Six persons, including four Shiite Moslem guerrillas who apparently were suicide bombers, were killed today when explosives strapped to the Shiites' bodies detonated at an American-financed fundamentalist Christian radio station in southern Lebanon, about a mile from the Israeli border.
A guard of the Israeli-backed South Lebanon Army and a civilian broadcasting technician inside the station were killed in the attack, the Israeli Army command said. The building was damaged heavily by the estimated 200 pounds of explosives carried by the four men, Israeli military sources said.
An Army source said two SLA guards posted at the radio station opened fire on the guerrillas as they ran toward the building and may have detonated the explosives carried by one of the attackers. The others apparently detonated their explosives as they neared the building, he said.
There were conflicting accounts of the sequence of events in the attack, with an SLA spokesman telling Israeli radio tonight that the "saboteurs" may have intended to escape after the attack.
"They were trying to leave, but had a skirmish" with the guards inside the building, "which delayed their pullout from the area. In the meantime, the charges exploded," the SLA spokesman said.
The station, which calls itself the "Voice of Hope," went back on the air tonight, using equipment borrowed from its television affiliate, which also broadcasts throughout Lebanon, from a transmitter near the site of the explosion. A Voice of Hope spokesman, Isaac Gromberg, said the heavily damaged building, which housed studios and offices, will be rebuilt with donations raised in the United States.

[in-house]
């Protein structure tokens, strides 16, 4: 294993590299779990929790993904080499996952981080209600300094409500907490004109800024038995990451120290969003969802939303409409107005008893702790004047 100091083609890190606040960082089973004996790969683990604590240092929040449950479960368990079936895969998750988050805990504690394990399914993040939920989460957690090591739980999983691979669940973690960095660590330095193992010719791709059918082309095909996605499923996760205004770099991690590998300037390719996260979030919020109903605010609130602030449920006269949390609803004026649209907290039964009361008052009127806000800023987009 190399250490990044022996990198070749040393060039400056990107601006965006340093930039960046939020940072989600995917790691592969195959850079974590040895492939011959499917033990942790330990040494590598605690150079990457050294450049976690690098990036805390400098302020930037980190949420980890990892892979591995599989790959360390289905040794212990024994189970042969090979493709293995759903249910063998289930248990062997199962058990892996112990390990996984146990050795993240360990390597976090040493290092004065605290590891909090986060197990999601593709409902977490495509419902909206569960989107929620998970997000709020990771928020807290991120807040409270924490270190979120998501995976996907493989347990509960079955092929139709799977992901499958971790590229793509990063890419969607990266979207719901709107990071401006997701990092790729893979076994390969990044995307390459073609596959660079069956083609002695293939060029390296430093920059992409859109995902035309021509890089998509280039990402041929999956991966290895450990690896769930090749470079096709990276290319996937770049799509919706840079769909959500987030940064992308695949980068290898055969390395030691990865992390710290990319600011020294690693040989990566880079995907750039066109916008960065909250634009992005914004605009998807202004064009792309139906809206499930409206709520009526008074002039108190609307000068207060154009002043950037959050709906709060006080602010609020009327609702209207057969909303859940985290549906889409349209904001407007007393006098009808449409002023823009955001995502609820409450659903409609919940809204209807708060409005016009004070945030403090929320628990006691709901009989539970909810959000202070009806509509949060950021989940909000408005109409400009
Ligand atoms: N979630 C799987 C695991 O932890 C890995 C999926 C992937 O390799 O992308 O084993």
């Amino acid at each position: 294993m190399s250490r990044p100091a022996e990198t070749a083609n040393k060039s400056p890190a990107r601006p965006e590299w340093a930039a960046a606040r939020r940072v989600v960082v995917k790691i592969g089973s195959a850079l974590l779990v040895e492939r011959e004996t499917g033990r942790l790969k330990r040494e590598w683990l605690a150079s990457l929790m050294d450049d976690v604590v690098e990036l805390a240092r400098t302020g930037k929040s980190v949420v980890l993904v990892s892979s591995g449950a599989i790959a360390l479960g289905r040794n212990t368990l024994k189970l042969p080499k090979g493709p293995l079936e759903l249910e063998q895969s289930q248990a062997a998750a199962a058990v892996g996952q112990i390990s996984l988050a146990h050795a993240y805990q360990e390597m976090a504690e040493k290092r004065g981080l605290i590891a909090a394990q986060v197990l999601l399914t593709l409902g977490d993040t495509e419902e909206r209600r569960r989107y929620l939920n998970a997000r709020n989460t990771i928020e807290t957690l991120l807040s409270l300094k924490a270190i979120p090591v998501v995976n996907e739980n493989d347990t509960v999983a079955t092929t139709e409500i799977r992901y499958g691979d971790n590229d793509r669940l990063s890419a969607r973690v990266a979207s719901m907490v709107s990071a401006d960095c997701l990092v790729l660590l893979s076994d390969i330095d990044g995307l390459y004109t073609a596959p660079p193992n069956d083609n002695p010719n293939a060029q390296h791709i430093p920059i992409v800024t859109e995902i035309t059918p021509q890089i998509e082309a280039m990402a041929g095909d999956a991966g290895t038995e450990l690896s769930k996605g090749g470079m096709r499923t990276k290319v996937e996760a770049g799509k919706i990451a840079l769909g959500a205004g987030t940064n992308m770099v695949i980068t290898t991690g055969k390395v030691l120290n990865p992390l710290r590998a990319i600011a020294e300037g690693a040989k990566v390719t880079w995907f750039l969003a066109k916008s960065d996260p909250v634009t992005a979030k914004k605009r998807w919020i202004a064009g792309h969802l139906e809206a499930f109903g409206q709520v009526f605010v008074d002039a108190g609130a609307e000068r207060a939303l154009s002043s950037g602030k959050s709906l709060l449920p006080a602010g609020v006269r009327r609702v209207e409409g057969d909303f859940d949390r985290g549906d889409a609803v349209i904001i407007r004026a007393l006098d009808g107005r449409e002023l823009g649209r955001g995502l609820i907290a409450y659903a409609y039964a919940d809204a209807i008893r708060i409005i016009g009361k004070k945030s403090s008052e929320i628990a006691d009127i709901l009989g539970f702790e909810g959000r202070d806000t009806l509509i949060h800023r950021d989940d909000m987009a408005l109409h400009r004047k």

The blast occurred near where 12 Israeli soldiers died on March 10, when a suicide truck-bomber drove into a troop convoy. That was the most costly guerrilla attack on Israeli forces since a suicide car-bomber blew up the military headquarters at Tyre in November 1983, killing 29 Israeli soldiers and 32 Lebanese being held there.
Asked how a squad of Shiite guerrillas could travel undetected so close to the Israeli border, an Israeli military source said they probably came from Khaim, a mostly Druze village in the hills above the radio station.
"It is not too much for them to walk at night to this place," the official said. The attack occurred shortly after 1 a.m.
The radio station, owned and operated by an American missionary organization called High Adventure, began broadcasting in September 1979 with the financial support of Israel after the Israeli Army installed a forerunner of the SLA as an allied force to control the area.
The station was founded by George Otis, a former general manager of the Learjet Corp. who runs a Van Nuys, Calif., evangelical mission called High Adventure Ministries.
The Voice of Hope transmitters beam a mixture of country music, inspirational messages from the Old Testament and news broadcasts favorable to the SLA and the continued Israeli Army presence in southern Lebanon.
Before the June 1982 Israeli invasion, residents of Lebanese villages just north of the Litani River that were inhabited by Palestine Liberation Organization guerrillas would refer to the station as the "Voice of Death" because the late Maj. Saad Haddad, who then headed the pro-Israeli militia, frequently would go on the air and announce artillery bombardments of the villages a few minutes before opening fire.
Because the Voice of Hope is financed and controlled by Americans, Lebanese officials long have bridled at what they regard as U.S. government connivance in broadcasting pro-Israeli messages in Lebanon in violation of the state monopoly that ostensibly controls airwaves throughout the country.
In practice, however, the monopoly is breached routinely by radio stations controlled by a myriad of warring factions in Beirut.